Rossiter and Oulart use fear of defeat to cultivate a winning habit
Keith Rossiter puts it as politely as possible when admitting he “wasn’t crying” when Henry Shefflin left the field injured in last Saturday’s Leinster club hurling semi-final, although that’s not the only reason Oulart-The-Ballagh eventually emerged as winners.
The Wexford champions had already fallen six points behind Ballyhale Shamrocks after just 20 minutes when Shefflin – Kilkenny’s hurler of the year – limped off with an ankle injury.
Sure, it helped their prospects, but in the final rush to get over the finish line it was the fear of defeat that ultimately drove Oulart-The-Ballagh towards the one-point victory.
“You can talk in meetings about what if this happens, or that happens, but there are very few meetings where you talk about falling six points down,” says Rossiter, ahead of Sunday’s final showdown against Offaly champions Kilcormac-Killoughey.
“But the team and the lads reacted very well, we got a couple of scores on the board, and all of a sudden there were only three or four in it. There were no panic stations. If we had been six points down with five minutes to go there would have been panic but it was early in the game, we had 40 or 50 minutes left and we stayed playing.”
But having lost the last two Leinster finals, and four in total, that desire to close out the deal also kept their eyes on the prize – and not just the sight of Shefflin leaving the field.
“No, I wasn’t crying when I saw Henry going off,” says Rossiter with a smile.
“But what was vital was we got a couple of scores at that time. If they had tagged on one or two points the game could have been over. It was the way the teams reacted, our lads reacted better, and maybe they dropped a bit and maybe they thought the game was over. We lifted it when he went off, and we pushed on.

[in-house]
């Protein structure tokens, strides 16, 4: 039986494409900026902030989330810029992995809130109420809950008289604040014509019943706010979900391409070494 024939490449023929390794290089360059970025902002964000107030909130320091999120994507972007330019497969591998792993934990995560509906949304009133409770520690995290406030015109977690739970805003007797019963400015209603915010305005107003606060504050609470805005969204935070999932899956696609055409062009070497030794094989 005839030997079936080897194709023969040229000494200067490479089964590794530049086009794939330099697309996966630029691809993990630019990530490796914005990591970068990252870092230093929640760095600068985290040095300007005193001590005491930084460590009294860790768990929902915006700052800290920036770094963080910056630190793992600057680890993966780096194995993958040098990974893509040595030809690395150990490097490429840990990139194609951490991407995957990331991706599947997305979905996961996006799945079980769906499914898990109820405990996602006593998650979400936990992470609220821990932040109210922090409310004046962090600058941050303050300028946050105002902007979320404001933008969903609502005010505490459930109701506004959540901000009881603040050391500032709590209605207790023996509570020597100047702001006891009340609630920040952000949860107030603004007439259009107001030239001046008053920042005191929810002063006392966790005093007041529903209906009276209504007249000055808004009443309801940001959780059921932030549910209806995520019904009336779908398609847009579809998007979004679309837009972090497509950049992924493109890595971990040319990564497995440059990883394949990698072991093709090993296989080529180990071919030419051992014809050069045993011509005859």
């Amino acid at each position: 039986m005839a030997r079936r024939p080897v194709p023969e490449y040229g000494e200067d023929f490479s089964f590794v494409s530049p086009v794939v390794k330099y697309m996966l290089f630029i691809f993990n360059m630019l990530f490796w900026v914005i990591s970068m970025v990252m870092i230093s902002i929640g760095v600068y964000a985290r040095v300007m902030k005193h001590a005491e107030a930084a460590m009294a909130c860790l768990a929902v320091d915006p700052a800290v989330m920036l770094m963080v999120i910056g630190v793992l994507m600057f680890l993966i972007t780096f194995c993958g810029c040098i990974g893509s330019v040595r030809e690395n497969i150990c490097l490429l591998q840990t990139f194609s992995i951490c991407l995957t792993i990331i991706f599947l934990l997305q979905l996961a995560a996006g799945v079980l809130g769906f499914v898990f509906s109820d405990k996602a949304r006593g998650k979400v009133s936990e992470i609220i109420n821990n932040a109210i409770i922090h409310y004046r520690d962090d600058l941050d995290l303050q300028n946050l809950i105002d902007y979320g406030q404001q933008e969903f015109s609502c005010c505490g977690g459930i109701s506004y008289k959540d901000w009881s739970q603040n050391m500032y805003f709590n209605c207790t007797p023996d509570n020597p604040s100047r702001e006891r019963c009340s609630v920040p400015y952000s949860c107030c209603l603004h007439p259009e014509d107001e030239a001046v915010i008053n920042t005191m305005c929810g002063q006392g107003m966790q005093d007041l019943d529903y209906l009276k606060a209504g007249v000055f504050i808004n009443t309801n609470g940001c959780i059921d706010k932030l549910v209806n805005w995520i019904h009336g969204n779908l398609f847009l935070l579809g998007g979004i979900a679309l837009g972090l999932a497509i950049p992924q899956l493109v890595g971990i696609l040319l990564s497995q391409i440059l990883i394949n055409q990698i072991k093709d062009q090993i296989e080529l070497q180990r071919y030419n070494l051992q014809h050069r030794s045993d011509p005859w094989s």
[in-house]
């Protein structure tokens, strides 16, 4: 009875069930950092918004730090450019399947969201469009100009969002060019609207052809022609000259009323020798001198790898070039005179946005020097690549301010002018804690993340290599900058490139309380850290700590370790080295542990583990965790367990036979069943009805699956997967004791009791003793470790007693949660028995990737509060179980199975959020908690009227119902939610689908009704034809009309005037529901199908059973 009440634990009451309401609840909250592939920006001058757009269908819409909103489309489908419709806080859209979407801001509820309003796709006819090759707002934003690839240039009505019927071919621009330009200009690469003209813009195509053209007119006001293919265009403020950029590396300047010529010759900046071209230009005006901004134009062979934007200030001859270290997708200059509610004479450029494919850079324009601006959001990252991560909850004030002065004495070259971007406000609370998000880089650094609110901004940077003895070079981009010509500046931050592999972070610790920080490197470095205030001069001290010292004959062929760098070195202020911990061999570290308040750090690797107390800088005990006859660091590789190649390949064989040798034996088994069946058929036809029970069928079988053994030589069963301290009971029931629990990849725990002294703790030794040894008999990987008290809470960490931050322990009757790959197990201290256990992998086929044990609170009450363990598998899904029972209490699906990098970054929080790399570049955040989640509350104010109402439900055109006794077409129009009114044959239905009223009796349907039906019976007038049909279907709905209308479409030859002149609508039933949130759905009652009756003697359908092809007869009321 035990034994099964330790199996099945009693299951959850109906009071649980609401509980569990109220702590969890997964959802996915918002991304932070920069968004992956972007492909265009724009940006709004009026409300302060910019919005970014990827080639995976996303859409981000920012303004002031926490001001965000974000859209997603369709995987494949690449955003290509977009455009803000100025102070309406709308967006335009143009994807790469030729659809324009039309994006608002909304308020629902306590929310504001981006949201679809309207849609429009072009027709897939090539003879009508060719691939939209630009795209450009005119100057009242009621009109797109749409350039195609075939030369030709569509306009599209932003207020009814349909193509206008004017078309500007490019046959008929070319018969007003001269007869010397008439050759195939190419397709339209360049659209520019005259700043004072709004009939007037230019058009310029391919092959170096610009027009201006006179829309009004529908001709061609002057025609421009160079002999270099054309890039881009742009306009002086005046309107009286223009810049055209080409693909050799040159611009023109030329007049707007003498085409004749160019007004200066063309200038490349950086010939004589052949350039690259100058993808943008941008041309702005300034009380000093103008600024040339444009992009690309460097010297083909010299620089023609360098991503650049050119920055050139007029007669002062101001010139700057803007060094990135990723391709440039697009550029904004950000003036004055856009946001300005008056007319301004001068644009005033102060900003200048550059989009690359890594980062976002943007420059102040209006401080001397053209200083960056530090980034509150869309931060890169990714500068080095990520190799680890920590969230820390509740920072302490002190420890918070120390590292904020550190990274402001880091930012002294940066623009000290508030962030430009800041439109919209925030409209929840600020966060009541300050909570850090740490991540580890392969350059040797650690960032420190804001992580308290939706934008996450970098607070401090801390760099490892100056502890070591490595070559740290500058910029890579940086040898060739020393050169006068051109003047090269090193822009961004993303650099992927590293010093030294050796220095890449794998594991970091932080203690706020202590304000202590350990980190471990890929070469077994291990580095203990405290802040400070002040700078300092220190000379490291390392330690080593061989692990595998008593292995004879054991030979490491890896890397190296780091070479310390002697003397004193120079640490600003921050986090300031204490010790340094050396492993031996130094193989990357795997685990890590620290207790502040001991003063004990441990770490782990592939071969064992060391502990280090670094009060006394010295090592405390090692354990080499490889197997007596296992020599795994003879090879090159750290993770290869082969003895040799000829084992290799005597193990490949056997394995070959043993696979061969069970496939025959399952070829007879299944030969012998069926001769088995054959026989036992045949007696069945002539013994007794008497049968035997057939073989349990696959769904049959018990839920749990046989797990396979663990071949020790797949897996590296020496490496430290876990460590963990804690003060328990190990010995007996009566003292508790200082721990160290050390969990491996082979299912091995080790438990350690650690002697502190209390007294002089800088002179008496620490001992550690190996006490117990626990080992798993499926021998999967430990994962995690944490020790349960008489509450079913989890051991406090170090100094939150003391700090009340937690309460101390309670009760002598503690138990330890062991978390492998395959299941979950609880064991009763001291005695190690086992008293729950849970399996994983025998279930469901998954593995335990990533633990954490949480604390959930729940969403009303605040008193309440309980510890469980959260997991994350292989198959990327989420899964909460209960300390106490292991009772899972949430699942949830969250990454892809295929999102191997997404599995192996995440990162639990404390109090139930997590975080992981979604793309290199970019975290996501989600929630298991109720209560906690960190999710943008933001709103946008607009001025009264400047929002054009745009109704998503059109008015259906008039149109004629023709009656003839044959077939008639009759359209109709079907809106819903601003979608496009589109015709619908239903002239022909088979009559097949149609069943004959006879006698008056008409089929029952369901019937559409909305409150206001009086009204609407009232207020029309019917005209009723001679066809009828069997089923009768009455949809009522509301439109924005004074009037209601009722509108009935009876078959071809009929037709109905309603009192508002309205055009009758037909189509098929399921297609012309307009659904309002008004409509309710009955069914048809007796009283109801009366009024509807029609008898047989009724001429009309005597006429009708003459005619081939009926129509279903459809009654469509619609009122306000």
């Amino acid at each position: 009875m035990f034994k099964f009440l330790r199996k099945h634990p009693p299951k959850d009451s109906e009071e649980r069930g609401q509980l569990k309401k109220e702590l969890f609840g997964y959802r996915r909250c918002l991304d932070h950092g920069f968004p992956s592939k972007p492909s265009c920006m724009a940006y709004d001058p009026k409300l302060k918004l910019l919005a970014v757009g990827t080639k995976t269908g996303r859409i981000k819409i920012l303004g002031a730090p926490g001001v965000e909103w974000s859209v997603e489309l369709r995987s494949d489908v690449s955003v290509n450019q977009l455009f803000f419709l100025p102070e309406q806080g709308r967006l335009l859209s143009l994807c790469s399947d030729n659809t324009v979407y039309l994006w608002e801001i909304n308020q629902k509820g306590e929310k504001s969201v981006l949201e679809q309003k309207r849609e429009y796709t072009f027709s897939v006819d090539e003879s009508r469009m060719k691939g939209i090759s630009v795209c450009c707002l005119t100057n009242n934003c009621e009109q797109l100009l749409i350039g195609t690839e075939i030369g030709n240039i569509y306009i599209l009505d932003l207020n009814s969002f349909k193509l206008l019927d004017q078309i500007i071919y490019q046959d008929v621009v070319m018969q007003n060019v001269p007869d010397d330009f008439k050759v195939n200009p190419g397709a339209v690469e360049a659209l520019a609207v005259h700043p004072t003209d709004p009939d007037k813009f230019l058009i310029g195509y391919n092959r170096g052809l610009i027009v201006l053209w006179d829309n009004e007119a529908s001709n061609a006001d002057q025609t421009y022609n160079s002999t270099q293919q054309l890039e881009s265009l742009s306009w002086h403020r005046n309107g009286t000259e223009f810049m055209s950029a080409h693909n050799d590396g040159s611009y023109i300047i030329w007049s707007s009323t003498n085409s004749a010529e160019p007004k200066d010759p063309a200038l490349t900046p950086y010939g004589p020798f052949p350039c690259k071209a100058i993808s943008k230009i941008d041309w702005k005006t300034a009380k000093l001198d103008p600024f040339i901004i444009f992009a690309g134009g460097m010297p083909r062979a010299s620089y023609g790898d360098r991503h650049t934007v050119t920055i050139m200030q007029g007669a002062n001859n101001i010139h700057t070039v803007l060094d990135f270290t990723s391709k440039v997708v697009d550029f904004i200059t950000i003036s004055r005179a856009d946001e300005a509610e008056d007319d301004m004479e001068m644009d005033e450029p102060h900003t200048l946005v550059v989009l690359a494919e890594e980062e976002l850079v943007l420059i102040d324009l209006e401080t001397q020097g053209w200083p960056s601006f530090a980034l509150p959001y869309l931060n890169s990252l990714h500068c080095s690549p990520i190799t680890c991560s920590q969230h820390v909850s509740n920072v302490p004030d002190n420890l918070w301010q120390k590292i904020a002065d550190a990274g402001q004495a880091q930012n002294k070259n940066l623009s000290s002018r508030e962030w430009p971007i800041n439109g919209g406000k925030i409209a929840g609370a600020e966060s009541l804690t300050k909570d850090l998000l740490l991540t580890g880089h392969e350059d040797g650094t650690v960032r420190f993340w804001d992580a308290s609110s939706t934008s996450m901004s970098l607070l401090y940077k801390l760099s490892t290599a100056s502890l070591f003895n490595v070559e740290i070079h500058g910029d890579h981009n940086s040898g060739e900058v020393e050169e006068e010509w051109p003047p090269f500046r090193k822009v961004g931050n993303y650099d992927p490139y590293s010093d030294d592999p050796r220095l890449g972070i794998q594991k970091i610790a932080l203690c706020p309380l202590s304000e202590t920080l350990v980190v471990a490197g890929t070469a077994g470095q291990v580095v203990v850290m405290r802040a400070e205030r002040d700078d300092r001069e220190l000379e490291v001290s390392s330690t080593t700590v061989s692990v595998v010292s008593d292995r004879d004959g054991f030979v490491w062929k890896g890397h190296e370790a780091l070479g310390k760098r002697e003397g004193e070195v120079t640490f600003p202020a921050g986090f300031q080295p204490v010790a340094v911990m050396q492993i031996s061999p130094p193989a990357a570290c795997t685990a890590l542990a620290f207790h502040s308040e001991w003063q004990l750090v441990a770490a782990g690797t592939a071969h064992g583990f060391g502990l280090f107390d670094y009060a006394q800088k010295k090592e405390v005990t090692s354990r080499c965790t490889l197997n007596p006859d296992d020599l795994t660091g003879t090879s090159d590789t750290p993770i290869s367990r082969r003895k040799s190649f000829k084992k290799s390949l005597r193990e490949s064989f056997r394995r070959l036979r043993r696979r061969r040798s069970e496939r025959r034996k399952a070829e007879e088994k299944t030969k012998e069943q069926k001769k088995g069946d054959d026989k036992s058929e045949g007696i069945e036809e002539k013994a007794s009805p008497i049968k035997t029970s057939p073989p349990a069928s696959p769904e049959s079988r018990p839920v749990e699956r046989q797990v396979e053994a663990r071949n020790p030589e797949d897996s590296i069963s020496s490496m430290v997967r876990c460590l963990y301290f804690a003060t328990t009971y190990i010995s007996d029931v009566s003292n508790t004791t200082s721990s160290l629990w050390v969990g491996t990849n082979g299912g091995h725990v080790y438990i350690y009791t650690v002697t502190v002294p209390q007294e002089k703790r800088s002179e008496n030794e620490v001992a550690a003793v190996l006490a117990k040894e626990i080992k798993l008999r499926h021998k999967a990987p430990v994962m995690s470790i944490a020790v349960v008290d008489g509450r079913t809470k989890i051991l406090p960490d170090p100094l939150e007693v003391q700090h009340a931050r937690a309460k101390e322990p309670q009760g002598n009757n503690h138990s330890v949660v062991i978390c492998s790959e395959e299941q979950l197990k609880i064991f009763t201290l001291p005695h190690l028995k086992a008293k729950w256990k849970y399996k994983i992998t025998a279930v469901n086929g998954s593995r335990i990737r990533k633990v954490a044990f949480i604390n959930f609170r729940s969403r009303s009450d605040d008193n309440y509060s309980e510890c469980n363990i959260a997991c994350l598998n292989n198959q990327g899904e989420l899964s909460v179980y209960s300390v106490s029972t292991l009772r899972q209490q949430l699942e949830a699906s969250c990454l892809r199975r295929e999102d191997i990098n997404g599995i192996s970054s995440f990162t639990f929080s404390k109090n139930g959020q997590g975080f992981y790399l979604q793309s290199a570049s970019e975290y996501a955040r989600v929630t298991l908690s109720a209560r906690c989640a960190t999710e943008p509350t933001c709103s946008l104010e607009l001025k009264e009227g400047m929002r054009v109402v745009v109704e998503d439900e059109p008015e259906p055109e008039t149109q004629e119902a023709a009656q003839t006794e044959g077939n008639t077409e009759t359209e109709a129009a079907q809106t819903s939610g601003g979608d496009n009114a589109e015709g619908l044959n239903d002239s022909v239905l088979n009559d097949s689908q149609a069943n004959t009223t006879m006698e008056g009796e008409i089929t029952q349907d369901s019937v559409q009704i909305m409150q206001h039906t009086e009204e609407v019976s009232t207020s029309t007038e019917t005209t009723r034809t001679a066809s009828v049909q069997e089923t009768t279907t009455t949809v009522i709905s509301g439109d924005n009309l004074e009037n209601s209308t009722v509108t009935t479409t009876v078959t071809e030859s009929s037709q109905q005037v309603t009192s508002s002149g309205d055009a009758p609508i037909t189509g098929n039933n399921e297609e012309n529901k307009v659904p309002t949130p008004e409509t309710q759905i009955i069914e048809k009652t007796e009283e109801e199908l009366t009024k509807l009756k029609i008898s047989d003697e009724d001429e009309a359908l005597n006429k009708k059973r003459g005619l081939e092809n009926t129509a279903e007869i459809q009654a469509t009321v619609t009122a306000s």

“And the heads didn’t drop. That was one of the big things. It was my man, Colin Fennelly, got their first goal and when I turned around to go back out, the boys were just ready for the next puck out.
“I don’t know if it was a confidence thing or not but we have been under pressure a lot this year, in our own county championship, then against Kilmacud in Parnell Park. We’ve handled the pressure well and there was a bit of experience to stay plugging away, get a couple of scores, and thankfully we came out the right side of it.
“But there is no point in getting carried away because the job is only half done. There was no silverware won last Saturday and we have to go face another big Offaly team in Nowlan Park this Sunday, so it is all down to that day now.”
Indeed while Kilcormac-Killoughey are making their Leinster final debut, Oulart-The Ballagh have lost the last two – to O’Loughlin Gaels in 2010, and to Coolderry of Offaly last year (plus in 1994, to Birr, and in 1995, to Glenmore). Without any prompting, therefore, Rossiter confesses to a classic case of one match at a time, especially given they’ll start Sunday’s final as flat-out favourites.
“We beat James Stephens last year (in the semi-final) and got beaten in the Leinster final. I’d say the same this year for Kilcormac, would you rather be playing Oulart-The Ballagh or Ballyhale in the final? We’d think the same if we were on the other side of the draw.
“They are very happy drawing ourselves and we have to be aware of that. It is just about getting ourselves right this week, getting our own heads right.
“Personally, I’d love to have a Leinster medal in the cabinet, but it won’t be easy to get it this weekend either. If we do get it we will have earned it.”
This weekend's fixtures
Leinster Club SFC final
Portlaoise (Laois) v Ballymun Kickhams (Dublin), Cuasack Park Mullingar, 1.45
Leinster Club SHC final Kilcormac-Killoughey (Offaly) v Oulart-the-Ballagh (Wexford), Nowlan Park, 2.0